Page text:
The chilling experiences of the Rohingya children who fled their homes in Rakhine State of Myanmar have been laid bare in a new report released by Save the Children.
“The report, titled ‘Horrors I will never forget,’ paints a disturbing picture of the systematic violence, rape and forced evictions faced by many of the 600,000 Rohingya who arrived in Bangladesh since August 25 this year, almost 60% of whom are children," Save the Children Bangladesh Country Director Mark Pierce said in a media release on Friday.
"These children, who have endured so much suffering, were desperate with no place to go," Pierce said, adding that it is only thanks to the Government of Bangladesh that these children might one day have the chance to lead happy lives.
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Shadibabiran, a 16-year-old girl and one of the victims, told Save the Children staff: “Some soldiers took me and two other girls into a house. They hit me in the face with a gun, kicked me in my chest, and stamped on my arms and legs. Then I was raped by three soldiers. They raped me for about two hours and at some stage I fainted."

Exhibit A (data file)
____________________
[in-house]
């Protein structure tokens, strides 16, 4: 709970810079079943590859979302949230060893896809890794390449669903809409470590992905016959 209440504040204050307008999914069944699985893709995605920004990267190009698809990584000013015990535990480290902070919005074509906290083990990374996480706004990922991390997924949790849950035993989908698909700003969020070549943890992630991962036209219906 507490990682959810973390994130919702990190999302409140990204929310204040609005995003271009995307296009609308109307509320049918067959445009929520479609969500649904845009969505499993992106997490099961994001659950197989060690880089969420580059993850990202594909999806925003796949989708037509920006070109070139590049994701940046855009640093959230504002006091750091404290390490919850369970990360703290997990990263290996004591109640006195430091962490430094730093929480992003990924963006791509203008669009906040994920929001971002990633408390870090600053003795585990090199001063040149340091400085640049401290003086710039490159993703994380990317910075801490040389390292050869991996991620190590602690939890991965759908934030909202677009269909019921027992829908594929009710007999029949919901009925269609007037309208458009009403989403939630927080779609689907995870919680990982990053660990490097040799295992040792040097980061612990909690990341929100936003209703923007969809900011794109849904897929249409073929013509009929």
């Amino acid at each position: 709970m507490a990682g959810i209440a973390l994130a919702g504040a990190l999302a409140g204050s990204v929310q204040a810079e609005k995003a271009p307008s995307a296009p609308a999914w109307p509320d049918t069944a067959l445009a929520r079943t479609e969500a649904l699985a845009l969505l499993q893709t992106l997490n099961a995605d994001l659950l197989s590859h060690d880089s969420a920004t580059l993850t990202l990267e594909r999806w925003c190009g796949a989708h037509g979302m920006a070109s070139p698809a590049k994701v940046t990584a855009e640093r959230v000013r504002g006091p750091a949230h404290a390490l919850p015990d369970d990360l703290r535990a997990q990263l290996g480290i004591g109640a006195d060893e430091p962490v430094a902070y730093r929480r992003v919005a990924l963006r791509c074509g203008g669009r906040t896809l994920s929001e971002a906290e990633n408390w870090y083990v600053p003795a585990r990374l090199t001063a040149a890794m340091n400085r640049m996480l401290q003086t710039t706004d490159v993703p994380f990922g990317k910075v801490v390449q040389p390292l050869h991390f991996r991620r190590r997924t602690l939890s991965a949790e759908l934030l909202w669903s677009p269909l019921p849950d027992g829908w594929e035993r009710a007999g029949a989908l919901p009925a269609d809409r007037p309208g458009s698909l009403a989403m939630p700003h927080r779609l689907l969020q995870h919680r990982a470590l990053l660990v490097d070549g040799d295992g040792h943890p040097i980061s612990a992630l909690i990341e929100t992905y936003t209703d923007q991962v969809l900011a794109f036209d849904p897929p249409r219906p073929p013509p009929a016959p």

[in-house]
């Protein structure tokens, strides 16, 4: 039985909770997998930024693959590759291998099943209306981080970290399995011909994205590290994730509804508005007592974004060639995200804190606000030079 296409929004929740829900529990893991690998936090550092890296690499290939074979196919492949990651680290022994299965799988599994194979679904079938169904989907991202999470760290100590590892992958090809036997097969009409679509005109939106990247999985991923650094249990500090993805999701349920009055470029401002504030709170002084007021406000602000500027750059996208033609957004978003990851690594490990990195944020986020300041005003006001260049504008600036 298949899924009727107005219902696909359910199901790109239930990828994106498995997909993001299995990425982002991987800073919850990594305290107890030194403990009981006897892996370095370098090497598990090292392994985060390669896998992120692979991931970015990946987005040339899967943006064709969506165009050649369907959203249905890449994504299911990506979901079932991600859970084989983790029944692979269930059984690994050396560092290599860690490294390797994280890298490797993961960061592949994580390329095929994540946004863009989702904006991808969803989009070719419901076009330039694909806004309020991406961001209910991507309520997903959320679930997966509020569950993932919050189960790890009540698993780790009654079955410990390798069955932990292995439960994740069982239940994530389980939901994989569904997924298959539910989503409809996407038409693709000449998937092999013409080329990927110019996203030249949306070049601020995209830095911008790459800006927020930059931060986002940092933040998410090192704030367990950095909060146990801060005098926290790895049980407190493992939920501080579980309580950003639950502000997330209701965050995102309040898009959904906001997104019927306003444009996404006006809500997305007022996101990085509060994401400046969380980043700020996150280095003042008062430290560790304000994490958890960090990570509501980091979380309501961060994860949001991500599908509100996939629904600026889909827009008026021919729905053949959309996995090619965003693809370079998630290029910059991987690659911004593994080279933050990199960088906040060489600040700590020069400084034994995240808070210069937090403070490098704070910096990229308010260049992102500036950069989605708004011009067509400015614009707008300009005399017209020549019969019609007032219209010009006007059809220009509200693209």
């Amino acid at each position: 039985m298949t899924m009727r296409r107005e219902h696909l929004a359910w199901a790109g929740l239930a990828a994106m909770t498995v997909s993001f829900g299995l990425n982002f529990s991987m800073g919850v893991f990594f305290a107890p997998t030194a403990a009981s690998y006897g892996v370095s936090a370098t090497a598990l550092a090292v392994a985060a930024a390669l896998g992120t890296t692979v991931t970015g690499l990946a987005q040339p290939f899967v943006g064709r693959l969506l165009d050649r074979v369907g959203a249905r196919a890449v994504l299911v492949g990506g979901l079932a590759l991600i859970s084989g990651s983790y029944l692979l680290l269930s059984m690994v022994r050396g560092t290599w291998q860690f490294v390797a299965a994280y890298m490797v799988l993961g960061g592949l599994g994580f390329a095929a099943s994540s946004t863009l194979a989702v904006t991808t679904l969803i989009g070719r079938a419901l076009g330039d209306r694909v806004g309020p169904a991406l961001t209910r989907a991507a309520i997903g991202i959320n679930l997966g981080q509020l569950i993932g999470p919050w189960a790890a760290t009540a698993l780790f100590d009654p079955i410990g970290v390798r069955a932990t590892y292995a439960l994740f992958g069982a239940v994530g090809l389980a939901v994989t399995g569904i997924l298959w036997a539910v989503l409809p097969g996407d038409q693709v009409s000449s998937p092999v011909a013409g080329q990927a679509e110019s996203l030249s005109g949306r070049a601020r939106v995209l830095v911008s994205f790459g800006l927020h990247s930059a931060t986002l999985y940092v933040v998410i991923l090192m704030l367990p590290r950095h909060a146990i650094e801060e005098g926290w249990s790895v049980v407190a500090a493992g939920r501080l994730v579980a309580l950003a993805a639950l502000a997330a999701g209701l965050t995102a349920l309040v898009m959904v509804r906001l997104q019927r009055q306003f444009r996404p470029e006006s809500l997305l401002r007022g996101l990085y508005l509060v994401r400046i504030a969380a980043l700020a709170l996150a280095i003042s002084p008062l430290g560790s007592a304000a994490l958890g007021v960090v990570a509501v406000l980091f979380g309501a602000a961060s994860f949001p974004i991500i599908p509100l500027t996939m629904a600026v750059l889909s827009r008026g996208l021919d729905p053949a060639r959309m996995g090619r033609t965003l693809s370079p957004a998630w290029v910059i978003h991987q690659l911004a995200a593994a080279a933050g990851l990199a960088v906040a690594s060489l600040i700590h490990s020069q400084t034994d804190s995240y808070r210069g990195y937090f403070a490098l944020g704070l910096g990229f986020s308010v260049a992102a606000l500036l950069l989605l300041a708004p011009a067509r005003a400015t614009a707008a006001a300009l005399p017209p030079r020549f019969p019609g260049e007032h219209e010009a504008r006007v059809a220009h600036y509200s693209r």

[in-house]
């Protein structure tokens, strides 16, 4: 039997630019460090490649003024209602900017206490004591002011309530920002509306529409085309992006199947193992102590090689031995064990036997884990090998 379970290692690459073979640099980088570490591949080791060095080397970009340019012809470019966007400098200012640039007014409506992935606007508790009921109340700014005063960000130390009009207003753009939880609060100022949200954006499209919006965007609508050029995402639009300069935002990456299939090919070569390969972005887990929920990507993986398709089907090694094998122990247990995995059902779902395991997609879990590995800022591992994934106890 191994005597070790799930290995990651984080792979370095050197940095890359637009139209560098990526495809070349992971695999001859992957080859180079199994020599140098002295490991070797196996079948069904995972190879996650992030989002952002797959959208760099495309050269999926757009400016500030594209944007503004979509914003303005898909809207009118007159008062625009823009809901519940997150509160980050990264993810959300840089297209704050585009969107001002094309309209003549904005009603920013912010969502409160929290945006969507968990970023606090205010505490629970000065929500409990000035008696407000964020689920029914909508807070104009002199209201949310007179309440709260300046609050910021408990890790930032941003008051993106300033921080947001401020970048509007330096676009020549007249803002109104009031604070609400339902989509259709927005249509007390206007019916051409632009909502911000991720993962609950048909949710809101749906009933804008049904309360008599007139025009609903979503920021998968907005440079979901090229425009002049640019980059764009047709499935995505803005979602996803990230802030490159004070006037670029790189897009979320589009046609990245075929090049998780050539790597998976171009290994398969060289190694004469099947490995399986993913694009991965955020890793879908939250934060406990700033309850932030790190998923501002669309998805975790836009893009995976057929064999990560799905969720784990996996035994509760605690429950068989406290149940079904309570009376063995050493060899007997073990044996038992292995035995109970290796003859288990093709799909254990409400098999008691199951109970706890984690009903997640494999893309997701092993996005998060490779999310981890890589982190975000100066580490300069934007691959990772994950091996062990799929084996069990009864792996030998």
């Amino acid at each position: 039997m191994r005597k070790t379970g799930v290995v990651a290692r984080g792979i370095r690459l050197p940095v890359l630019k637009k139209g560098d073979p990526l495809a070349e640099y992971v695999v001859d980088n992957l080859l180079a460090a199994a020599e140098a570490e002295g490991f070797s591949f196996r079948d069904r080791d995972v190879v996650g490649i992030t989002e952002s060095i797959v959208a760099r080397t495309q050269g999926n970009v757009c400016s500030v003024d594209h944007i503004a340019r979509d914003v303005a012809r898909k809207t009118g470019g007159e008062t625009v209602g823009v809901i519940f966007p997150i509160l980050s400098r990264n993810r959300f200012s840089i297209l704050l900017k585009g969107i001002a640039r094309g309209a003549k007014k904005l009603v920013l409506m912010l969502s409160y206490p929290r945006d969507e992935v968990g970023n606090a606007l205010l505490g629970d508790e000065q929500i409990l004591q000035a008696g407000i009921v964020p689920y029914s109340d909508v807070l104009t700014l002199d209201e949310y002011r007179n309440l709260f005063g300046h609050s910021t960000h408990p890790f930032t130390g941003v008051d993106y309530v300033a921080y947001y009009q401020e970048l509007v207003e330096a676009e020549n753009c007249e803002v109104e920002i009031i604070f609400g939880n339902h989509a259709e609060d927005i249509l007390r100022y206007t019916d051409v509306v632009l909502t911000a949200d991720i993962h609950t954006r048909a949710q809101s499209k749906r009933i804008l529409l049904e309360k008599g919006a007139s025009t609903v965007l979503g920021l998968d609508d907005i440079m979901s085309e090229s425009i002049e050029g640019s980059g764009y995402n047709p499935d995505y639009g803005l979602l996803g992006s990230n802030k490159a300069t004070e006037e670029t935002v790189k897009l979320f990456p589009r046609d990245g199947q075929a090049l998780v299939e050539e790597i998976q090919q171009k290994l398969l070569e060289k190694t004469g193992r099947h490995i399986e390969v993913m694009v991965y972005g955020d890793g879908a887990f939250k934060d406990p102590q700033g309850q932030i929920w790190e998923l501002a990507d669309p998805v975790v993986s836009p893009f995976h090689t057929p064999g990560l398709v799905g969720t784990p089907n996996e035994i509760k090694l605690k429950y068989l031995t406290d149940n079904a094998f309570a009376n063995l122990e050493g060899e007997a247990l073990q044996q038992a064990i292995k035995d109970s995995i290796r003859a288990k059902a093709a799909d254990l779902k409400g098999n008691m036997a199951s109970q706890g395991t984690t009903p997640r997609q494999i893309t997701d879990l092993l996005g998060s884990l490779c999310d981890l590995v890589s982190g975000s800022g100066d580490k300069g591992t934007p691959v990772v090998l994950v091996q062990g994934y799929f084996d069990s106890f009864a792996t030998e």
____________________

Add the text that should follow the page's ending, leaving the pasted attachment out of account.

The soldiers broke one of her ribs, Shadibabiran said. "It was very painful and I could hardly breathe. I still have difficulty breathing, but I haven't been to a doctor as I feel too ashamed."
Twenty-four-year-old Rehema revealed how she had witnessed a woman and a baby being burnt alive.
"I saw a soldier pour gasoline over a heavily pregnant woman. Then he set her on fire," she said. "Another soldier ripped a baby from his mother's arms and threw him into the fire. His name was Sahab and he was not even a year old. I will never forget their screams."
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The humanitarian agency was also grateful to be able to immediately respond to the influx of Rohingya families fleeing into Bangladesh.
Pierce said Save the Children was on the ground and scaling up their response days after August 25.
"Having read the horrific accounts in this report, I am so grateful for the ongoing support of the local, national and global communities. Together, we will protect and nurture Rohingya children who have already endured so much," he said.
The real names of the victims were changed to protect their identity.